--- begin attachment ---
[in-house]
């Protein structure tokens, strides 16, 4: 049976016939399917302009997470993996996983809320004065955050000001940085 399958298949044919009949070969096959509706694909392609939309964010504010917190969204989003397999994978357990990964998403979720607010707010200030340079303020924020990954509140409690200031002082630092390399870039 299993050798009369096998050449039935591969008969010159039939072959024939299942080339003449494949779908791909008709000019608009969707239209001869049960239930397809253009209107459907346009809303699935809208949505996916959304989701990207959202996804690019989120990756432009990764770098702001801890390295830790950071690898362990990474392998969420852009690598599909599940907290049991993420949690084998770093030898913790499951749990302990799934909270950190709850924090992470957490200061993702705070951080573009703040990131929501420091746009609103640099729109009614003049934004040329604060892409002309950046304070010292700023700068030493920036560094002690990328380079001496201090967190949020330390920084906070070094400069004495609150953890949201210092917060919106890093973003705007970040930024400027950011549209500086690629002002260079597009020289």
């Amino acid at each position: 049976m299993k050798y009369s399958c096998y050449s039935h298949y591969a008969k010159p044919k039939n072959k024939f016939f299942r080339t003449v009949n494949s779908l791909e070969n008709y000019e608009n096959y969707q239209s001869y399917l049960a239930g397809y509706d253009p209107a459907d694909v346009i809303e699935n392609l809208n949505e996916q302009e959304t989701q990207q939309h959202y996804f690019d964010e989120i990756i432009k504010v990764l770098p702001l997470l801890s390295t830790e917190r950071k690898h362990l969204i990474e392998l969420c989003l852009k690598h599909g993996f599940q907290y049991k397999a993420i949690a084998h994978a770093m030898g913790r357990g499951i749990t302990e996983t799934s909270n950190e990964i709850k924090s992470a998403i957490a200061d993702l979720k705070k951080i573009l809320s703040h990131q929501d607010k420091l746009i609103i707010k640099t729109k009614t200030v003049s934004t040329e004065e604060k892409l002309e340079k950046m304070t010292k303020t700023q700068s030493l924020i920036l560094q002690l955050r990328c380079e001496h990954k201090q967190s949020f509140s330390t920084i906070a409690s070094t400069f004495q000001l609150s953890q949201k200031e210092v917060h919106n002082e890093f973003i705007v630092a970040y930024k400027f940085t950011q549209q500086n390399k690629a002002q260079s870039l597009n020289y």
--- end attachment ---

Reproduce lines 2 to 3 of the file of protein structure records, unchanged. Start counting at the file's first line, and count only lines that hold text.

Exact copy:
């Protein structure tokens, strides 16, 4: 049976016939399917302009997470993996996983809320004065955050000001940085 399958298949044919009949070969096959509706694909392609939309964010504010917190969204989003397999994978357990990964998403979720607010707010200030340079303020924020990954509140409690200031002082630092390399870039 299993050798009369096998050449039935591969008969010159039939072959024939299942080339003449494949779908791909008709000019608009969707239209001869049960239930397809253009209107459907346009809303699935809208949505996916959304989701990207959202996804690019989120990756432009990764770098702001801890390295830790950071690898362990990474392998969420852009690598599909599940907290049991993420949690084998770093030898913790499951749990302990799934909270950190709850924090992470957490200061993702705070951080573009703040990131929501420091746009609103640099729109009614003049934004040329604060892409002309950046304070010292700023700068030493920036560094002690990328380079001496201090967190949020330390920084906070070094400069004495609150953890949201210092917060919106890093973003705007970040930024400027950011549209500086690629002002260079597009020289």
């Amino acid at each position: 049976m299993k050798y009369s399958c096998y050449s039935h298949y591969a008969k010159p044919k039939n072959k024939f016939f299942r080339t003449v009949n494949s779908l791909e070969n008709y000019e608009n096959y969707q239209s001869y399917l049960a239930g397809y509706d253009p209107a459907d694909v346009i809303e699935n392609l809208n949505e996916q302009e959304t989701q990207q939309h959202y996804f690019d964010e989120i990756i432009k504010v990764l770098p702001l997470l801890s390295t830790e917190r950071k690898h362990l969204i990474e392998l969420c989003l852009k690598h599909g993996f599940q907290y049991k397999a993420i949690a084998h994978a770093m030898g913790r357990g499951i749990t302990e996983t799934s909270n950190e990964i709850k924090s992470a998403i957490a200061d993702l979720k705070k951080i573009l809320s703040h990131q929501d607010k420091l746009i609103i707010k640099t729109k009614t200030v003049s934004t040329e004065e604060k892409l002309e340079k950046m304070t010292k303020t700023q700068s030493l924020i920036l560094q002690l955050r990328c380079e001496h990954k201090q967190s949020f509140s330390t920084i906070a409690s070094t400069f004495q000001l609150s953890q949201k200031e210092v917060h919106n002082e890093f973003i705007v630092a970040y930024k400027f940085t950011q549209q500086n390399k690629a002002q260079s870039l597009n020289y």